Tag Archives: General Fiction

Review: The Regulators


The Regulators
The Regulators
By Richard Bachman (aka Stephen King)
New York: Dutton, 1996, New York (1996)

The Short of It:

Brimming with wit but tame as far as horror stories go.

The Rest of It:

One sunny afternoon, an entire neighborhood finds itself the center of destruction when a group of demented villains show up in vans and basically shoot anything that moves. As the residents watch in horror, they suddenly realize that this is no random act and that their quiet little neighborhood is under siege.

The Regulators was published under the name Richard Bachman, but most King fans know that Bachman is the pen name King used for several years. As far as his books go, this is one of the tame ones. There are lots of characters to keep track of in this small neighborhood but their personalities are different enough (in most cases) to keep everyone straight. There is a supernatural element but he doesn’t spend too much time on that aspect of it, just the aftermath and how it affects this particularly unlucky neighborhood. The story is a little farfetched but by the end, I was buying it. It’s definitely not one of his stronger books, but I did enjoy reading it and it was a quick read.

The Summer of King

When I posted about The Summer of King, and how I wanted to spend my summer reading King books, some of you told me that The Regulators and Desperation happen to be related. When I chose those two to read, I had no idea that they featured parallel worlds. Talk about dense. I mean, if you look real hard you can even see how the cover art connects to one another. Anyway, so although this book was a little tame for me, I appreciate King’s classic sense of humor in relation to being blown to bits, cheating wives and annoying kids. I chuckled many times and now can’t wait to re-read Desperation as I read that one when it first came out and cannot remember a thing about it!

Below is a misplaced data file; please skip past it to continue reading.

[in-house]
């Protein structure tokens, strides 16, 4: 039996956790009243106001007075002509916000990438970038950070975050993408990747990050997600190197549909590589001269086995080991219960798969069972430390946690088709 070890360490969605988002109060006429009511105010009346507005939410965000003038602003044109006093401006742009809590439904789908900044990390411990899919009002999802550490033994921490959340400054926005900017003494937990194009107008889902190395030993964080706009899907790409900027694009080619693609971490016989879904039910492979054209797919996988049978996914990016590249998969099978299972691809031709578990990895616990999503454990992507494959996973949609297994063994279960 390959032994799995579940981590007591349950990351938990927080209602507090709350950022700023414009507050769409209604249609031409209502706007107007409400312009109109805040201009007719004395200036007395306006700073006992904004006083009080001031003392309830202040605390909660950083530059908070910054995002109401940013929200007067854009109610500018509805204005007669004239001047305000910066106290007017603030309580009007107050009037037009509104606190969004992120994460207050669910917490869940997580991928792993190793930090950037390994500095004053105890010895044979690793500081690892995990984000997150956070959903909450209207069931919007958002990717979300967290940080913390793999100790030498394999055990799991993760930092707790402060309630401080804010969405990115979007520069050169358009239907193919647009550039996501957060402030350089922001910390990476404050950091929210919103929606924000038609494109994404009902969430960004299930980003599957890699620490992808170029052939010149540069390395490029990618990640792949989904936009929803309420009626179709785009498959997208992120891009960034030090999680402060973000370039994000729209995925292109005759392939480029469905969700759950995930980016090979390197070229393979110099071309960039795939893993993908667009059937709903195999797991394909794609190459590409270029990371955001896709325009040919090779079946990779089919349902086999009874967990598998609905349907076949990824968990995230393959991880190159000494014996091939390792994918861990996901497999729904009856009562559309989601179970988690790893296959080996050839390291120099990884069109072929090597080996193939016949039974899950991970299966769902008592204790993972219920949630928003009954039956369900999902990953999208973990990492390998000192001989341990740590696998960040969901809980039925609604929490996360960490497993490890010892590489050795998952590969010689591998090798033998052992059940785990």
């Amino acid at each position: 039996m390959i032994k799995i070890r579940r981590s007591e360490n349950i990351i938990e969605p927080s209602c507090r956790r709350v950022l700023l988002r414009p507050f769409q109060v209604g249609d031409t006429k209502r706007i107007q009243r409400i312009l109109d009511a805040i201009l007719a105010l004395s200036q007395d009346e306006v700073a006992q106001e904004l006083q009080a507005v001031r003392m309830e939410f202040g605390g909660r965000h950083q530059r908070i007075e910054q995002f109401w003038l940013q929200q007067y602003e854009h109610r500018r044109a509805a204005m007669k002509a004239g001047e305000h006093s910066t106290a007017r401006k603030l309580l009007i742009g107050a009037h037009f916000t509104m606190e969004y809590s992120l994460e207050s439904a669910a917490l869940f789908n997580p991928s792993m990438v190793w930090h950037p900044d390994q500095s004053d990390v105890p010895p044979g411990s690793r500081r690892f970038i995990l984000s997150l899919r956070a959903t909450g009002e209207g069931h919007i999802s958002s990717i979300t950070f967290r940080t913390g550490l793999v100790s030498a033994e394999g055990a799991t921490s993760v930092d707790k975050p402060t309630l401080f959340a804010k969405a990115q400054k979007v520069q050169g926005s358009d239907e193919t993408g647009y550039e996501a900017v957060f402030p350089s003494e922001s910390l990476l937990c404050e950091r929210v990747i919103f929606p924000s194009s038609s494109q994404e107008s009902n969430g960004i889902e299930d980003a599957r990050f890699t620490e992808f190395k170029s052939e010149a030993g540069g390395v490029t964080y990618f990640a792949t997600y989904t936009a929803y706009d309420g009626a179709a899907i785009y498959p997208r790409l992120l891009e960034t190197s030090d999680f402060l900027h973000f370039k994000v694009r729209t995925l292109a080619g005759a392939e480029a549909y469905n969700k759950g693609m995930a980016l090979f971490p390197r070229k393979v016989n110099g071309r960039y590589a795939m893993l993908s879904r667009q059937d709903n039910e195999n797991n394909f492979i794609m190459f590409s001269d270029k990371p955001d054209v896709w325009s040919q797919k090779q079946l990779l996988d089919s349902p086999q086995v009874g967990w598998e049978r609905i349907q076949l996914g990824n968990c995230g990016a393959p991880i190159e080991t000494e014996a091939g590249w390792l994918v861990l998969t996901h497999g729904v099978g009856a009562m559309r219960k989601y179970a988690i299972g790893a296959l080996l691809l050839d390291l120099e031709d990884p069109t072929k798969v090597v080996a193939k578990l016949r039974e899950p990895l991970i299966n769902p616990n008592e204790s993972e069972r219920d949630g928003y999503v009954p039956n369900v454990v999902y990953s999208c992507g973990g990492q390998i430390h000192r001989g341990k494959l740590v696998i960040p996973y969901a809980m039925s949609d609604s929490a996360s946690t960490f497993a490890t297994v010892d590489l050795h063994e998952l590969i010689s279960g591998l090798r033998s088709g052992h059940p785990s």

Have you read a King book lately?

Source: Borrowed
Disclosure: This post contains affiliate links.

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Review: Innocence

Innocence
Innocence
By Dean Koontz
(Bantam, Hardcover, 9780553808032, December 2013, 352pp.)

The Short of It:

Interesting characters and setting, but lacking that special something that makes you think about a book long after reading it.

The Rest of It:

One can argue that Dean Koontz does not write books with substance. Yes, his books lately have been a little different from the books of his past. I guess his books have always been page turners, meant to captivate a reader for a short amount of time, but some of his older books have stayed with me for decades.

This is not one of those times.

Innocence, starts off strong. A child is forced to live on his own because of a gross deformity that is never fully explained. He seeks shelter under the city, roaming the sewers and only coming up for provisions. At the same time, a young woman, on a quest to find the murderer who killed her father,  also lives in secret, hiding from society whenever possible. The two form an unlikely friendship.

SO much could have been done with these characters. The idea of living beneath the city is one that has been done before, but the complexity of doing so successfully and the mystery behind the “deformity” was enough to pull me along. But towards the end, I didn’t really understand what I was reading or where Koontz was going with the story. There was literally NO payoff. I felt somewhat cheated.

As a fan of his older works, I now realize why I stopped reading him. There isn’t much of a connection between his characters anymore. I still try his books every now and then to see if anything has changed, but I am sorry to say that his newer books seems to lack punch.

I think most of his old-time fans will agree with me, but if there’s been a current book of his, say…within the past five years that I need to read, let me know and I will give him another try.

If you’d like to try one of his older books, I highly recommend Watchers (my fave), Phantoms or Lightning.

Source: Sent to me by the publisher.
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